Through his sacred service, may this communion of faith, hope and love which is the Catholic Church, continue to be strengthened and to grow in its knowledge and love of God. This young man — your son and brother — will be consecrated as a sacred minister of the Word, of liturgy and of charity.

As the apostles set apart the deacons in the early Church, so now one of their successors will do the same with you, Jamie, by the laying on of hands and prayer.  Through this grace filled rite, the Church confirms the call which you have felt to the ordained ministry. Take great care of the gift which will be entrusted to you. Make sure that the precious gift of your faith, so central to your communion with God and with others, is nourished by a deep commitment to the truth. Cherish God’s Word. Continue to pray, study and reflect on it, so that Christ’s words abide in you. Encouraged by your teaching and example, may those entrusted to your care “keep God’s commandments, and always do what is pleasing in his sight.”

You will affect and manifest the  communion we share as Church when you exercise your liturgical service. By your celebration of the Sacrament of Baptism, for example, you will incorporate new members into God’s holy Church.  By your distribution of the Body and Blood of Christ, you will strengthen their union with Christ, the true vine, as well as their union with their brothers and sisters. You will manifest our communion before the Lord as you preside at public prayer in the Name of the One who continues to intercede on our behalf.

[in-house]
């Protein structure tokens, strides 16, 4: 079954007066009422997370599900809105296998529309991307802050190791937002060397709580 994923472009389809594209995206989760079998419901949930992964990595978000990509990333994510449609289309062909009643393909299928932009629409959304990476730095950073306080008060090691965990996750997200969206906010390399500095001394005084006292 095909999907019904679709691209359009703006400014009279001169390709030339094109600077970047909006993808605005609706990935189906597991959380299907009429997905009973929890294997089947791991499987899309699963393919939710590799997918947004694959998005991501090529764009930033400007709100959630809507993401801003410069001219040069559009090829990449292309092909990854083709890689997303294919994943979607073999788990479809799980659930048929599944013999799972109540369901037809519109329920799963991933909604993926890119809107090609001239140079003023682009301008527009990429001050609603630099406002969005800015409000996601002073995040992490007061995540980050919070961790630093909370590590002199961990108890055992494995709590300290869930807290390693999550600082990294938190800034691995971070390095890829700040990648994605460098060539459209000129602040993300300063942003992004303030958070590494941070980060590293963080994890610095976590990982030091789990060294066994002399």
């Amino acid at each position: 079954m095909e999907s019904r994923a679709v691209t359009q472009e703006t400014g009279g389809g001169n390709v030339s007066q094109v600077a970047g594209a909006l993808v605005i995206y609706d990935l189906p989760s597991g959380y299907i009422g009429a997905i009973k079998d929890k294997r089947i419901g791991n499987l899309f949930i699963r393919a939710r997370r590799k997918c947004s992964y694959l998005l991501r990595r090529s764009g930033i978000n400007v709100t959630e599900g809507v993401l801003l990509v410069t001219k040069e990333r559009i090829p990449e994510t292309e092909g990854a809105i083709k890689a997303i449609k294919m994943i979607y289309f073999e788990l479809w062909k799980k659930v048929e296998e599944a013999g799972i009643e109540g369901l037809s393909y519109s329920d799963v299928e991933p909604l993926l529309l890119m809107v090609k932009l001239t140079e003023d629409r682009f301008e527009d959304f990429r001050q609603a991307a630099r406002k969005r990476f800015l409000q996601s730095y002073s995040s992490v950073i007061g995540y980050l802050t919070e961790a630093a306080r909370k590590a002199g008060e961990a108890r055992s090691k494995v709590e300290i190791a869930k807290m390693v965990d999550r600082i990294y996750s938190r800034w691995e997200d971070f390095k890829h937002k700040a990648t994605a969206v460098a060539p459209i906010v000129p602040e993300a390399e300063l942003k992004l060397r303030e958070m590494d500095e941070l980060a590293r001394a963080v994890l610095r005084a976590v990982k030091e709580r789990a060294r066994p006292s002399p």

The ministry of charity which is entrusted to you must be evident in every aspect of your life. As St. John tells us, you must “love in deed and in truth, and not merely talk about it.” But remember: “Apart from God you can do nothing.” Thus, be in communion with Him through a life of deep prayer.

As you pray for the Church, as well as for yourself, especially in the Liturgy of the Hours, you will imitate an essential aspect of the service of love which Jesus Christ fulfilled on our behalf. By so doing, you will live in God and God will live in you. You will truly be His disciple. You will bear much fruit.

My brother, James, you will exercise the sacred ministry in the celibate state. You are to preserve perfect and perpetual continence for the sake of the Kingdom of Heaven. As you strive to imitate Christ in this aspect of His life, you may experience questions and pressures from segments of our society which cannot comprehend your free embracing of this state.

For your perseverance in this state and for a valid and fruitful witness to it, you must continue to develop an undivided love for Christ by contemplation as well as by action. Thus, you will show others that through the gift of celibacy you are more free to dedicate yourself to the service of God and His people.

Our Holy Father, Pope Benedict XVI, knows both the joy and the suffering that come from being a true disciple of the Lord. Pray for him, too! Familiarize yourself with his teachings and his writings.  Follow his advice: “Stand firm in your faith! Be authentic in your life and your ministry. Gazing upon Christ, live a modest life, in solidarity with the faithful to whom you have been sent. Serve everyone: be accessible in the parishes… support families. Do not forget the link with young people, remember the poor and abandoned. If you live by faith, the Holy Spirit will suggest to you what you must say and how you must serve. You will always be able to count on the help of Mary who goes before the Church in faith. I exhort you to make her your favorite companion on the journey.”  (Pope Benedict XVI, May 2006, to the priests in the Warsaw Cathedral)
Most Rev. Robert J. Cunningham
Bishop of Syracuse